Day of reckoning for Greece

December 29, 2014

Greece's PM Samaras addresses the audience during the Economist Conference on "The big rethink for Europe, the big turning point for Greece" in Athens

Greek Prime Minister Antonis Samaras faces a final parliamentary vote on his presidential candidate. Lose and he will have to call snap elections early next year which polls suggest anti-bailout Syriza would win. A result is expected around 1100 GMT.

In the second round of voting last week, Samaras secured the support of 168 of 300 lawmakers for Stavros Dimas, up from 160 in the first bout but short of the 180 he needs in the final tally.

Samaras played his last big card by offering to bring pro-European independents into the government and hold new elections in late 2015 if lawmakers back him.

Recent opinion polls showed Syriza would beat the ruling conservatives if an election were held now but its lead has shrunk. The left-wing party has recently taken a somewhat more moderate line but it is still set on writing off much of Greece’s debt and reversing years of austerity just as the economy returns to growth, a stance that could see Greece shut out of the markets.

German Finance Minister Wolfgang Schaeuble spelled it out over the weekend, saying any new Greek government would have to respect austerity pledges made by its predecessors and debt obligations would not change.

For many Greeks, the vote will be utterly overshadowed by the fate of a passenger ferry adrift in the Adriatic Sea after catching fire. More than 200 passengers remain on board after Italian and Greek helicopter crews worked through the night to airlift people off.

The rouble may have rallied over the past week but it has cost Russia a substantial chunk of its reserves and the economy remains in deep trouble. This morning it has slumped by more than six percent.

Tumbling oil prices have put Russia’s economy on course for a sharp recession next year – a contraction of 4 percent coupled with double-digit inflation, according to the government. Moscow has also had to dramatically increase the scale of a bailout for the first bank to succumb to the rouble crisis.

Last week, reserves dropped by as much as $15.7 billion to below $400 billion, down from over $510 billion at the start of the year. Finance Minister Anton Siluanov said the country’s two rainy day funds would have to be raided and that reserves would be exhausted by 2017 without a change of fortunes or a big cut in public spending.

Russia’s neighbours/satellites have been swept up in the crisis. Belarussian President Alexander Lukashenko dismissed the country’s prime minister, central bank head and other top ministers on Saturday.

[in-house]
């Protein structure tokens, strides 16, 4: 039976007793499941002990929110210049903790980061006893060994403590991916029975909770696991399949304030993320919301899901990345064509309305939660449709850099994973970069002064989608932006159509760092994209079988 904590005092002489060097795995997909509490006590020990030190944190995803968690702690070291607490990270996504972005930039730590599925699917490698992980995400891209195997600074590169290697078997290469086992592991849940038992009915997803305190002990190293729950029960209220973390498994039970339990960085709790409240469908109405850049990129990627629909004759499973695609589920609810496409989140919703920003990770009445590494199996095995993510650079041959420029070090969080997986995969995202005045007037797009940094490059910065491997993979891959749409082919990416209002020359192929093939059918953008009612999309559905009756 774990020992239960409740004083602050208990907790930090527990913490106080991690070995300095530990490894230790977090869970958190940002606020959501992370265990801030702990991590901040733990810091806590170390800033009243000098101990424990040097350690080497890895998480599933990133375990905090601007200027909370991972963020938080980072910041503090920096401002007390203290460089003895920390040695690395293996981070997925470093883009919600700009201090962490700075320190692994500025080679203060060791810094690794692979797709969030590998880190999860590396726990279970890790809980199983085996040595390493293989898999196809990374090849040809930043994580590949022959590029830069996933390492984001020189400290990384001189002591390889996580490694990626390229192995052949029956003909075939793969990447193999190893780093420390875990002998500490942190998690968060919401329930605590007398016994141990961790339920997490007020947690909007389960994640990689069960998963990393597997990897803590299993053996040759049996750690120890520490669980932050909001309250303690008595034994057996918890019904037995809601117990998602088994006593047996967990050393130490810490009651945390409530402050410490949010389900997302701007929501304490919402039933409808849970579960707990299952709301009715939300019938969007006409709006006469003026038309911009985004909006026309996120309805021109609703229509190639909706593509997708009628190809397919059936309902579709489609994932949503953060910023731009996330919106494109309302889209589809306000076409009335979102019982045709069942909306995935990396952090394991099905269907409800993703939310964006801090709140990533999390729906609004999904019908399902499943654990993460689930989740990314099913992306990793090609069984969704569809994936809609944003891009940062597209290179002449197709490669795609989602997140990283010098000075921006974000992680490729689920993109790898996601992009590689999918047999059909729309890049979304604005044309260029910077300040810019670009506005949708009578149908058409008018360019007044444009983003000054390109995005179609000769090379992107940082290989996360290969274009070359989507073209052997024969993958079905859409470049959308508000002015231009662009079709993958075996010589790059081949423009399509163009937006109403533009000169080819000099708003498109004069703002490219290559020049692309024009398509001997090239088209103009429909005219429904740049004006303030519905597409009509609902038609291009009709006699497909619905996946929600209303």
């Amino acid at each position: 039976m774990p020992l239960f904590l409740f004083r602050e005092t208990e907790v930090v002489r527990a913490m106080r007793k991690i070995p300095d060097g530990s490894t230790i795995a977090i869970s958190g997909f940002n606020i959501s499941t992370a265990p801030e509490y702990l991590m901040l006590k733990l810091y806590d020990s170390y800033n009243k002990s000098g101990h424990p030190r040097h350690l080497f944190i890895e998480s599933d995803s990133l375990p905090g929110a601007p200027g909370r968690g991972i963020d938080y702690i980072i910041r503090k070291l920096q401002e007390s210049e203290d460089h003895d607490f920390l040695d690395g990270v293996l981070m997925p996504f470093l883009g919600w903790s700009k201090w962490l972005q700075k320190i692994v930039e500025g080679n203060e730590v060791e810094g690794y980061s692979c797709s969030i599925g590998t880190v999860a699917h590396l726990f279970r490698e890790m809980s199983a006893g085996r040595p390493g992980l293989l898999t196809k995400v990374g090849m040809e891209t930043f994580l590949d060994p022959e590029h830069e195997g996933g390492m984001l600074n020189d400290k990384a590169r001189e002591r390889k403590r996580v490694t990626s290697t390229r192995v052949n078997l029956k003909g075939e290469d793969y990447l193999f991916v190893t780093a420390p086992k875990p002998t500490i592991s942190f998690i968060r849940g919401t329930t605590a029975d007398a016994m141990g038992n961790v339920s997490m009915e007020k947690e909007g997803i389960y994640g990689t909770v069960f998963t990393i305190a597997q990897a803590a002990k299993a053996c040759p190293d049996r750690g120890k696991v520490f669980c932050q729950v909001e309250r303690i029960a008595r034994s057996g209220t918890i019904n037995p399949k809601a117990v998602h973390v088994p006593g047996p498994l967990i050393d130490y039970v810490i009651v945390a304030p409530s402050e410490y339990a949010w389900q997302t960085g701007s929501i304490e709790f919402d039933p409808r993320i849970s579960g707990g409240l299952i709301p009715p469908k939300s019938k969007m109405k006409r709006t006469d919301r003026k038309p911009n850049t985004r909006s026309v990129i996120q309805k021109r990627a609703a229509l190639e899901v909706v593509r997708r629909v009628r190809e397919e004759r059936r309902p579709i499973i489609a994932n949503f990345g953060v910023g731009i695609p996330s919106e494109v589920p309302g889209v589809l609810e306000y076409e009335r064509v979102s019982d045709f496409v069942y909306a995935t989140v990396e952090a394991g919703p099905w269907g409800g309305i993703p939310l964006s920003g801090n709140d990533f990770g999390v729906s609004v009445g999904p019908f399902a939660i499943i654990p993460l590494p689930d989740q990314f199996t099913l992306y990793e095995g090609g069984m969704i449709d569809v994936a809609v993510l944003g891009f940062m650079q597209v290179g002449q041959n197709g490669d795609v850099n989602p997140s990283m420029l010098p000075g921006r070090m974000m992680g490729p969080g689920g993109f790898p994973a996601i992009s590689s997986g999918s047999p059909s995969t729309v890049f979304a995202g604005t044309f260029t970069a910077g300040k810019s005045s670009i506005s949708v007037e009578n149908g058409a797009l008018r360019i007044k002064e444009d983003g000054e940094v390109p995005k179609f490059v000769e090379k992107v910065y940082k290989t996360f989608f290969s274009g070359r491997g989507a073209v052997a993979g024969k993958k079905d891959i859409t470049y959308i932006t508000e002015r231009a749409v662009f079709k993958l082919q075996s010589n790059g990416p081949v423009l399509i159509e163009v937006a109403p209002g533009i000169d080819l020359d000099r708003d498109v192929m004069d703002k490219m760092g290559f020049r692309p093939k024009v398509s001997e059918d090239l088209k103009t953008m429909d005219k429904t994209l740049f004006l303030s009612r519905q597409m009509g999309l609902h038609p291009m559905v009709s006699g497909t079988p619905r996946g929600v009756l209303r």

With the dynamics of supply and demand suggesting little scope for a big oil price rally only a fundamental calming of tensions in eastern Ukraine is likely to lead to an easing of Western sanctions on Russia and improve the economic picture.

Ukraine’s parliament backed a budget for 2015 early on Monday, a move which could hasten the payment of the next tranche of financial aid under a $17 billion International Monetary Fund loan package.

Swedish Prime Minister Stefan Lofven called off early elections in March next year, which appeared to have been forced on him after a collection of parties including the far-right Sweden Democrats voted down his government’s budget.

Now he has reached a deal with the mainstream opposition that would allow the minority coalition of the Social Democrats and Greens to continue in power and sideline the anti-immigration Sweden Democrats who hold the balance of power in parliament. Whether that marks the high water mark for the anti-immigration party or further feeds public disaffection that the issue is being ignored by the establishment is a big question.

Croatian President Ivo Josipovic faces a tight run-off next month to try to win a second five-year term after failing to secure a majority from voters frustrated by the country’s economic malaise.

The Bank of Israel is expected to keep short-term interest rates unchanged at a record low 0.25 percent for a fourth straight month on Monday, hoping a weaker shekel will boost economic growth and inflation.

No comments so far

We welcome comments that advance the story through relevant opinion, anecdotes, links and data. If you see a comment that you believe is irrelevant or inappropriate, you can flag it to our editors by using the report abuse links. Views expressed in the comments do not represent those of Reuters. For more information on our comment policy, see